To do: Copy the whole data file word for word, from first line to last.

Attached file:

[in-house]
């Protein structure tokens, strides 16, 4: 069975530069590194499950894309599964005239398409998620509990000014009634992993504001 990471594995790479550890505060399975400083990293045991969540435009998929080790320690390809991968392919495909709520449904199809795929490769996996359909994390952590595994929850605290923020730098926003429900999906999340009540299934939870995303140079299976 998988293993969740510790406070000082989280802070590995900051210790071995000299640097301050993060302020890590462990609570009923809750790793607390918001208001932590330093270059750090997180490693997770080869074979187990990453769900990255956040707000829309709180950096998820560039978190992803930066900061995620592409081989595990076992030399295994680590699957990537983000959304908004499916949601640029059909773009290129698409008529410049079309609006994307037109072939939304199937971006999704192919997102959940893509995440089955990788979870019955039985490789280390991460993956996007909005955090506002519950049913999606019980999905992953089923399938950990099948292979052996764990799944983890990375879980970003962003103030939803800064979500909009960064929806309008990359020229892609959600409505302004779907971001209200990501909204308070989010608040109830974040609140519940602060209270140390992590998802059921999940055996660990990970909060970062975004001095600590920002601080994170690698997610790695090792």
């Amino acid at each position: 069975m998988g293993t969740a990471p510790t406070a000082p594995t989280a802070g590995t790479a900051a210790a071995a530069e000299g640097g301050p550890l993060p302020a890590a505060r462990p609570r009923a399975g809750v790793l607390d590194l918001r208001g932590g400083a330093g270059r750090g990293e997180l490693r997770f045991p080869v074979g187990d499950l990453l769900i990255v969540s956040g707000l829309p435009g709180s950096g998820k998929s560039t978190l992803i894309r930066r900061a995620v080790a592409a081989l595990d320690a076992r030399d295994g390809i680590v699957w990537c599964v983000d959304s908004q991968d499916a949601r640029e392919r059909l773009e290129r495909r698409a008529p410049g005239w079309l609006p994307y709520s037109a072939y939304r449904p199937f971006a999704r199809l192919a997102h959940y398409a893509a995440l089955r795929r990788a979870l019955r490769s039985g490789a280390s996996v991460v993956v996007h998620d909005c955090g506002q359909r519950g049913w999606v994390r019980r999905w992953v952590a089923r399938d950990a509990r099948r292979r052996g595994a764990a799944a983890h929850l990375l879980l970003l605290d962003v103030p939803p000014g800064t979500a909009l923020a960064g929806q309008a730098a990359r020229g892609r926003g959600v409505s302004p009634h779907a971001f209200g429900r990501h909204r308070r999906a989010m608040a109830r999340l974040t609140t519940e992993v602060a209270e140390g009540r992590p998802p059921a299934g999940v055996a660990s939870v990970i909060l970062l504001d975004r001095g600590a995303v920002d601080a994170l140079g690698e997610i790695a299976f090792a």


[in-house]
């Protein structure tokens, strides 16, 4: 069975530069590194499950894309599964005239398409998620509990000014009634992993504001 990471594995790479550890505060399975400083990293045991969540435009998929080790320690390809991968392919495909709520449904199809795929490769996996359909994390952590595994929850605290923020730098926003429900999906999340009540299934939870995303140079299976 998988293993969740510790406070000082989280802070590995900051210790071995000299640097301050993060302020890590462990609570009923809750790793607390918001208001932590330093270059750090997180490693997770080869074979187990990453769900990255956040707000829309709180950096998820560039978190992803930066900061995620592409081989595990076992030399295994680590699957990537983000959304908004499916949601640029059909773009290129698409008529410049079309609006994307037109072939939304199937971006999704192919997102959940893509995440089955990788979870019955039985490789280390991460993956996007909005955090506002519950049913999606019980999905992953089923399938950990099948292979052996764990799944983890990375879980970003962003103030939803800064979500909009960064929806309008990359020229892609959600409505302004779907971001209200990501909204308070989010608040109830974040609140519940602060209270140390992590998802059921999940055996660990990970909060970062975004001095600590920002601080994170690698997610790695090792």
């Amino acid at each position: 069975m998988g293993t969740a990471p510790t406070a000082p594995t989280a802070g590995t790479a900051a210790a071995a530069e000299g640097g301050p550890l993060p302020a890590a505060r462990p609570r009923a399975g809750v790793l607390d590194l918001r208001g932590g400083a330093g270059r750090g990293e997180l490693r997770f045991p080869v074979g187990d499950l990453l769900i990255v969540s956040g707000l829309p435009g709180s950096g998820k998929s560039t978190l992803i894309r930066r900061a995620v080790a592409a081989l595990d320690a076992r030399d295994g390809i680590v699957w990537c599964v983000d959304s908004q991968d499916a949601r640029e392919r059909l773009e290129r495909r698409a008529p410049g005239w079309l609006p994307y709520s037109a072939y939304r449904p199937f971006a999704r199809l192919a997102h959940y398409a893509a995440l089955r795929r990788a979870l019955r490769s039985g490789a280390s996996v991460v993956v996007h998620d909005c955090g506002q359909r519950g049913w999606v994390r019980r999905w992953v952590a089923r399938d950990a509990r099948r292979r052996g595994a764990a799944a983890h929850l990375l879980l970003l605290d962003v103030p939803p000014g800064t979500a909009l923020a960064g929806q309008a730098a990359r020229g892609r926003g959600v409505s302004p009634h779907a971001f209200g429900r990501h909204r308070r999906a989010m608040a109830r999340l974040t609140t519940e992993v602060a209270e140390g009540r992590p998802p059921a299934g999940v055996a660990s939870v990970i909060l970062l504001d975004r001095g600590a995303v920002d601080a994170l140079g690698e997610i790695a299976f090792a």